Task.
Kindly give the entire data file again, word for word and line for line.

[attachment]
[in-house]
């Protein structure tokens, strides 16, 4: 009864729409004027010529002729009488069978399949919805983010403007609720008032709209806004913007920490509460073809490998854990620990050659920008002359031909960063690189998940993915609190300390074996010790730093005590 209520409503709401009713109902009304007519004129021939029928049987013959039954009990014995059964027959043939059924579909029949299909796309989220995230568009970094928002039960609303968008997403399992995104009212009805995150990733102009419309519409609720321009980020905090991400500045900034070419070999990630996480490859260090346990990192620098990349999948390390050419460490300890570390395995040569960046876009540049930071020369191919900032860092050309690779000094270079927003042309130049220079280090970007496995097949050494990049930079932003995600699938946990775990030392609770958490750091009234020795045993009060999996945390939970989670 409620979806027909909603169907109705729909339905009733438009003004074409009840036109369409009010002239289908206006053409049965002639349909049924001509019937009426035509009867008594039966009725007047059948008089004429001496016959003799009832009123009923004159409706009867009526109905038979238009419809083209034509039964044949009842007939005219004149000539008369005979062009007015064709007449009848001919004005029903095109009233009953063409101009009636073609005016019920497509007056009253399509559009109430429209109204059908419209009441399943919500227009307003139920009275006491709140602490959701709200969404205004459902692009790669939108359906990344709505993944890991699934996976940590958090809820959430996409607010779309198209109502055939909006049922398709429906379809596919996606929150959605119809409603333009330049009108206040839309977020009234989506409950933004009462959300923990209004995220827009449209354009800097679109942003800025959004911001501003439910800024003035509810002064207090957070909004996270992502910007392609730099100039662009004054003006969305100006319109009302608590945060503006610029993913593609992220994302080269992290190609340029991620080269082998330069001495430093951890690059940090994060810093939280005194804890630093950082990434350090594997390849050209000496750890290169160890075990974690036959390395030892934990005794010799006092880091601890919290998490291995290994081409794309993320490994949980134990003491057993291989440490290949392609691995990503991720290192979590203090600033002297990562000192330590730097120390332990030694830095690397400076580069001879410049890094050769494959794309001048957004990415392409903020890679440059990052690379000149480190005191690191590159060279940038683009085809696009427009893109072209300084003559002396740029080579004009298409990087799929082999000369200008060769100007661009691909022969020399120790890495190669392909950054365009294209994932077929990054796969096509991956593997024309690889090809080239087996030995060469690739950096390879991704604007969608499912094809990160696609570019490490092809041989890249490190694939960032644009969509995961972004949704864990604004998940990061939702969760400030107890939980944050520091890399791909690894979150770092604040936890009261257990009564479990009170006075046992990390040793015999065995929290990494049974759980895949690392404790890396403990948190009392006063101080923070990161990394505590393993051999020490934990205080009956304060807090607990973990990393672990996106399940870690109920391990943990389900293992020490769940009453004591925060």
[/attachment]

[in-house]
């Protein structure tokens, strides 16, 4: 009864729409004027010529002729009488069978399949919805983010403007609720008032709209806004913007920490509460073809490998854990620990050659920008002359031909960063690189998940993915609190300390074996010790730093005590 209520409503709401009713109902009304007519004129021939029928049987013959039954009990014995059964027959043939059924579909029949299909796309989220995230568009970094928002039960609303968008997403399992995104009212009805995150990733102009419309519409609720321009980020905090991400500045900034070419070999990630996480490859260090346990990192620098990349999948390390050419460490300890570390395995040569960046876009540049930071020369191919900032860092050309690779000094270079927003042309130049220079280090970007496995097949050494990049930079932003995600699938946990775990030392609770958490750091009234020795045993009060999996945390939970989670 409620979806027909909603169907109705729909339905009733438009003004074409009840036109369409009010002239289908206006053409049965002639349909049924001509019937009426035509009867008594039966009725007047059948008089004429001496016959003799009832009123009923004159409706009867009526109905038979238009419809083209034509039964044949009842007939005219004149000539008369005979062009007015064709007449009848001919004005029903095109009233009953063409101009009636073609005016019920497509007056009253399509559009109430429209109204059908419209009441399943919500227009307003139920009275006491709140602490959701709200969404205004459902692009790669939108359906990344709505993944890991699934996976940590958090809820959430996409607010779309198209109502055939909006049922398709429906379809596919996606929150959605119809409603333009330049009108206040839309977020009234989506409950933004009462959300923990209004995220827009449209354009800097679109942003800025959004911001501003439910800024003035509810002064207090957070909004996270992502910007392609730099100039662009004054003006969305100006319109009302608590945060503006610029993913593609992220994302080269992290190609340029991620080269082998330069001495430093951890690059940090994060810093939280005194804890630093950082990434350090594997390849050209000496750890290169160890075990974690036959390395030892934990005794010799006092880091601890919290998490291995290994081409794309993320490994949980134990003491057993291989440490290949392609691995990503991720290192979590203090600033002297990562000192330590730097120390332990030694830095690397400076580069001879410049890094050769494959794309001048957004990415392409903020890679440059990052690379000149480190005191690191590159060279940038683009085809696009427009893109072209300084003559002396740029080579004009298409990087799929082999000369200008060769100007661009691909022969020399120790890495190669392909950054365009294209994932077929990054796969096509991956593997024309690889090809080239087996030995060469690739950096390879991704604007969608499912094809990160696609570019490490092809041989890249490190694939960032644009969509995961972004949704864990604004998940990061939702969760400030107890939980944050520091890399791909690894979150770092604040936890009261257990009564479990009170006075046992990390040793015999065995929290990494049974759980895949690392404790890396403990948190009392006063101080923070990161990394505590393993051999020490934990205080009956304060807090607990973990990393672990996106399940870690109920391990943990389900293992020490769940009453004591925060």